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Boy Or A Girl?
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Photobucket (I'm pleased to have a guest blogger today. Mark Terry is author of the Derek Stillwater novels and other thrillers. His upcoming novel, THE FALLEN, featuring Homeland Security troubleshooter Dr. Derek Stillwater, will be published April 5, 2010. He ponders something I've wondered about -- differences between men and women readers.)

There's a certain dogma among the publishing industry that men don't read. Well, I'm a man and I'm a voracious reader. Still, I understand where their thinking comes from. Men seem much more likely to watch sports or read a magazine than to cozy up to a novel. Don't really know why. Is it true then that more men/boys read science fiction and fantasy? (The statement that readers of science fiction are "adolescent boys with poor social skills" has some truth to it, no matter how harsh it sounds). And certainly the predominant readers of romance novels are women.

I had a phone conversation about some marketing nonsense, er, marketing plans today with my publisher. She gushed a bit about my upcoming novel, THE FALLEN, and told me how much she loved it. Then she threw out a line I've heard a number of times from female readers: "And I gave it to my husband who doesn't read much fiction, and he ripped through it in two days and absolutely loved it."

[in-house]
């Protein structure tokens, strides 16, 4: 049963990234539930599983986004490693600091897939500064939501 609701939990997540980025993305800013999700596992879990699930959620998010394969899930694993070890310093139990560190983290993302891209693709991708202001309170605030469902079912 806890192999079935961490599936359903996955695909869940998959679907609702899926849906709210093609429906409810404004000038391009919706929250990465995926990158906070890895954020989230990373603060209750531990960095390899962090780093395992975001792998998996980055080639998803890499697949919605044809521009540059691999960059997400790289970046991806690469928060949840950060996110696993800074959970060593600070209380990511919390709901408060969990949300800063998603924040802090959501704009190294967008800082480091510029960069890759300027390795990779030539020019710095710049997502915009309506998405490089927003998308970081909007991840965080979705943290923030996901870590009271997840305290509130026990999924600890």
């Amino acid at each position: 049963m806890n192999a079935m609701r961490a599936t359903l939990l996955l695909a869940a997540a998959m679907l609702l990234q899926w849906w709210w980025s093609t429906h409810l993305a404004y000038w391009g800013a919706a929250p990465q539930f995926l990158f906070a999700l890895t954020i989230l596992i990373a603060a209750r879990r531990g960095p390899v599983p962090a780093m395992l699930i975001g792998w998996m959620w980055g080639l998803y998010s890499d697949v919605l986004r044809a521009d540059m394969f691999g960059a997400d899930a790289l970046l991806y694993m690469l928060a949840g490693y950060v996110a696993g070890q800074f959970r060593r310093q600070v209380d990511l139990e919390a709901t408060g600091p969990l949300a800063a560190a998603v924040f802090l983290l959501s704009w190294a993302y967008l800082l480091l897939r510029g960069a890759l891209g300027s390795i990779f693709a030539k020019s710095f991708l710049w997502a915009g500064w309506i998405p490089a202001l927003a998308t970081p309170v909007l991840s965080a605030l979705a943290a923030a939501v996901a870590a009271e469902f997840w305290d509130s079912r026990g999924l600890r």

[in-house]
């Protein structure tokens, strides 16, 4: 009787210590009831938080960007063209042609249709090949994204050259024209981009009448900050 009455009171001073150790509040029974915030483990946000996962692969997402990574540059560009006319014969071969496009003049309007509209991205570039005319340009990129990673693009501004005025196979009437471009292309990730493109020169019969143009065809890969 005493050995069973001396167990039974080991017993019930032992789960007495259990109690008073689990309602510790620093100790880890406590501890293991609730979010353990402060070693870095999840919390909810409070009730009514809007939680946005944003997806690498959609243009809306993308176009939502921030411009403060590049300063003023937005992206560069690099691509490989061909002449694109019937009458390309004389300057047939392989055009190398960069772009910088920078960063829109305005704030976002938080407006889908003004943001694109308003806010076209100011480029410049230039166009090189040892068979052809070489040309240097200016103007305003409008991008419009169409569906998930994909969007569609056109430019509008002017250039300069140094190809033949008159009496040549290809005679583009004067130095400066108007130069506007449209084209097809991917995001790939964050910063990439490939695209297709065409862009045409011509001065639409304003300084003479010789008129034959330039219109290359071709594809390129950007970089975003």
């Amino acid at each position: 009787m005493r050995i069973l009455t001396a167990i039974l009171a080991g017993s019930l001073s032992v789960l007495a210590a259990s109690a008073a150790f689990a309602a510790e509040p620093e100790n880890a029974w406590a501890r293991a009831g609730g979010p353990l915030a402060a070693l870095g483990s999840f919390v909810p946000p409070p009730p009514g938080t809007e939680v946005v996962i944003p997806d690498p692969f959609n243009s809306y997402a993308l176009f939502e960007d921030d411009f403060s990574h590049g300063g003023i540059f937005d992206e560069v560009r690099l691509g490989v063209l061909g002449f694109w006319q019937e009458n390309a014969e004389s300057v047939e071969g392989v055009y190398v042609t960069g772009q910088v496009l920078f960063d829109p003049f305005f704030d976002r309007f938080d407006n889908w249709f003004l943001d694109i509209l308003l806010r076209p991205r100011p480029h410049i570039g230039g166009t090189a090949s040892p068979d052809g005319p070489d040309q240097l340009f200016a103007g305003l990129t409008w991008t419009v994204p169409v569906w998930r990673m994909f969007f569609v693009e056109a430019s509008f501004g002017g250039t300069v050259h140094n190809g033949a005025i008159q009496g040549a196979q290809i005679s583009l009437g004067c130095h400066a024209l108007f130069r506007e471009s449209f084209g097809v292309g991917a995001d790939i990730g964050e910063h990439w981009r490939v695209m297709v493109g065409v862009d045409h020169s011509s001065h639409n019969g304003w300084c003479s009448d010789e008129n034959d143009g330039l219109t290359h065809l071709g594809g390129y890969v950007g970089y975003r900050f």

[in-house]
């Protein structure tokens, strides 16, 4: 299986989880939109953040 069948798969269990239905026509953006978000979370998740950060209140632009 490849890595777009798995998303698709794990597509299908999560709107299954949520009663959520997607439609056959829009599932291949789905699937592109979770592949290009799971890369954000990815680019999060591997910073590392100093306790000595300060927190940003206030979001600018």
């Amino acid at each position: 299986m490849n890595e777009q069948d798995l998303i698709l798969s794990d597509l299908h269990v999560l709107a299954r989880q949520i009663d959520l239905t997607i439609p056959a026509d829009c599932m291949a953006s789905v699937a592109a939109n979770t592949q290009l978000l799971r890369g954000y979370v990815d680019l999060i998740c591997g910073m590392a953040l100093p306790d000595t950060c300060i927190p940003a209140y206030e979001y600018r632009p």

Yeah, I responded. It's a guy's book.

Which is not to say that women don't like my Derek Stillwater thrillers. I've had a number of women say how much they liked them. But still, novels that in many ways resemble the Jason Bourne movies or the TV show "24" apparently have a stronger response from men.

Personally, I don't like to lump books and readers that way. I do understand that, yes, apparently books with a lot of action tend to appeal more to men than women, at least from a very broad perspective. But exclusively? Well, I hope not. I want to appeal to as many people as possible. And I don't really think of writing for men or women when I'm writing. Mostly I'm trying to entertain myself and figure if I do that, I'll entertain the readers, too.

Still, here's something of an anomaly. My first published book, CATFISH GURU, which is a pair of mystery novellas featuring Dr. Theo MacGreggor, a toxicologist, was published about 10 years ago. The second novella, CATFISH GURU (the first is NAME YOUR POISON), intentionally has a very ambiguous ending. I apparently wrap up the mystery nice and neat, then in the last page or two bring up some more evidence that throws the early conclusions into doubt. I wouldn't recommend this for all books, but from time to time a little ambiguity is nice. What's interesting to me, is over the years when I've talked about this story with readers, the question comes up: who was the real killer? Was it the man or was it the woman? (Most of the time I know, but I ain't tellin').

And here's what's interesting: women think the woman was innocent and men think the woman was guilty. Almost always.


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